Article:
Parenting: Traveling With Kids - Broadway

September 1, 2010

But aside from hiking the kids up the Empire State Building or over to Ellis Island, New York City can also be the source of some great cultural entertainment, the kind they probably won't soon forget. Broadway plays feature the best that American Theater has to offer, from sets, to music and of course, the actors and actresses. And while it's true that similar experiences can be had here at home---nearly every major Broadway production gets here eventually---there's something especially exciting about emerging from the Lincoln Tunnel and driving up into Times Square for a night at the theater.

Now Playing: Money Mia!

This can be an off-putting idea, given that theater tickets can cost as much as $110 a piece. But there are ways to enjoy the experience for less. First, check out, a great website that lists every play currently on and off Broadway, along with brief descriptions of the story line. You have to sign up to become a member, but it's free and only takes a minute. With membership, you gain access to a special "discounts" section at the top of the links on the home page's left side. When I checked recently, there were discounted seats available for as little as $40 a pop to 23 different Broadway shows, including the kid-friendly Mary Poppins, Phantom of the Opera, and The Addams Family, not to mention the latest version of the classic, West Side Story. No, the cheapest seats will not be in the first row, but if the show is enough of a draw for your kids, it may not matter. Some more popular shows may only discount the cheapest seats, but instead offer better deals on better seats. In these cases, though, you'll be paying a lot more, perhaps $80 to $90 for orchestra locations that regularly go for over $100.

If you're okay with "flying by the seat of your pants" a little, you can also take a stab at getting in line at the Theater Development Fund's "TKTS" ticket kiosk on the northern edge of Times Square at 47th Street. You'll have to stand in line, but each day, the kiosk offers left-over same-day tickets to dozens of shows. The discounts range from 25% to 35% to 50% off the list price, depending on seat location and demand. The hours are Monday-Saturday 3pm to 8pm for shows on stage that evening, Wednesday and Saturday afternoon from 10am to 2pm for matinees, and 11am to closing on Sundays. Available shows are listed on an electronic menu, but it's first come, first served, and there are only limited numbers of seats for each show, so there's no way to know what's available until you get to the front of the line. For more information, check out the Times Square Alliance website. Pay attention to additional opportunities, including heading to the box office of the theater housing a particular show you want to see. Last minute ticket distributions are not uncommon, but there or may not be a discount involved, and it's hard to tell ahead of time how many other people will be standing there vying for the same seats.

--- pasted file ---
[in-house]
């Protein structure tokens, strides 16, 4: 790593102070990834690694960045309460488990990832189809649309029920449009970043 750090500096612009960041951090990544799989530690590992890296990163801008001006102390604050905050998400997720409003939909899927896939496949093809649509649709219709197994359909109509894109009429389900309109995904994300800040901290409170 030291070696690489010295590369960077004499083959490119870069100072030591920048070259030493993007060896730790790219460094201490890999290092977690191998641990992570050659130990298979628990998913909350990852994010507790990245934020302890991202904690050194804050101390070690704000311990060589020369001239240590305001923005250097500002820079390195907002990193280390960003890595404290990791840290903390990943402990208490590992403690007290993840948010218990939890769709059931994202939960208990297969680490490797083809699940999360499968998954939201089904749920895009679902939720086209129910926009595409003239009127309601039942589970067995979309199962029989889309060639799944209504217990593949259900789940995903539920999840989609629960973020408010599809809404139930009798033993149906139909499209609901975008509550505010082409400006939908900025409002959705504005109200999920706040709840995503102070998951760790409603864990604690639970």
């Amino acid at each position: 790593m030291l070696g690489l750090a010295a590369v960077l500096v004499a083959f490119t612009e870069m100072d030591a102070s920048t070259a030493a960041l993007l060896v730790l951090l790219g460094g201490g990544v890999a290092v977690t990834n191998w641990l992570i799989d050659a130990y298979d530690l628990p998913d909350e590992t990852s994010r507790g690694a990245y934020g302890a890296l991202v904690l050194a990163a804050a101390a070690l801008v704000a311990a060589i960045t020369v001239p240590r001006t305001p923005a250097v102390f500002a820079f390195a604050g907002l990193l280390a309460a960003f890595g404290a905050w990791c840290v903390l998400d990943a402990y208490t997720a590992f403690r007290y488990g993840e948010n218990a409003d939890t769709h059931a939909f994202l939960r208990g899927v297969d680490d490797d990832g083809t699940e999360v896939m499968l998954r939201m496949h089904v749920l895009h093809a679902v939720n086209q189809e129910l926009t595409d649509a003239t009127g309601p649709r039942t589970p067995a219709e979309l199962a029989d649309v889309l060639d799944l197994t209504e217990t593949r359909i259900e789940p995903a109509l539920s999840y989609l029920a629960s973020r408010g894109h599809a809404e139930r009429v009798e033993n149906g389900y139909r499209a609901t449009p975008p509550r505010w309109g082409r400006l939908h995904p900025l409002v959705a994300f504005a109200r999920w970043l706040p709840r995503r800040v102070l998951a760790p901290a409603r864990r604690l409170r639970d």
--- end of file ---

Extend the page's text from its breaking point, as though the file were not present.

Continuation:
Times Squarin' It

While you're waiting for the show, take the kids to the Toys R Us on Times Square. There's a great Lego section with plenty of pre-built giant models, fitting for the venue. The indoor Ferris Wheel will cost you, though, and the line is usually long, so you might want to let the kids know that's out of bounds before you head inside. You can certainly dump a lot of money on food while in town, too, but you don't have too. There are fast food options on Times Square, and a few less expensive Pub options on some of the side streets in the mid 40s.

One of the more fun options for kids, in terms of shows, is Phantom of the Opera. We took my son and daughter when they were in about 6th and 3rd grade respectively, and while they needed a little coaching to keep them up with the story, there's plenty of action and cool stuff going on to keep them pretty interested. It is all-singing, though, pretty much, which could be a turn-off for some. 6abc is owned by Disney, so I've had a chance to see most of our company's offerings. I greatly enjoyed Mary Poppins, which is filled with visual tricks and razmataz, although my 12-year-old son was only half-interested. The kids liked The Little Mermaid and Beauty and the Beast better, although my wife and I were a little bored, because the stories are very similar to the films (which we've seen about a gazillion times). Still, the quality of all three productions can't be argued with. Everyone tells me that visually, The Lion King delivers a big bang for your buck, but I've never seen it. Another fun show for older grade-schoolers and high school kids is Mama Mia, although the language is a little blue once or twice and the theme (divorce, kid born out of wedlock, woman with lots of boyfriends) may not be your cup of tea. All three of my kids really enjoyed it, though, and don't let the ABBA music stop you. You'll come out of the theater humming and singing shamelessly.


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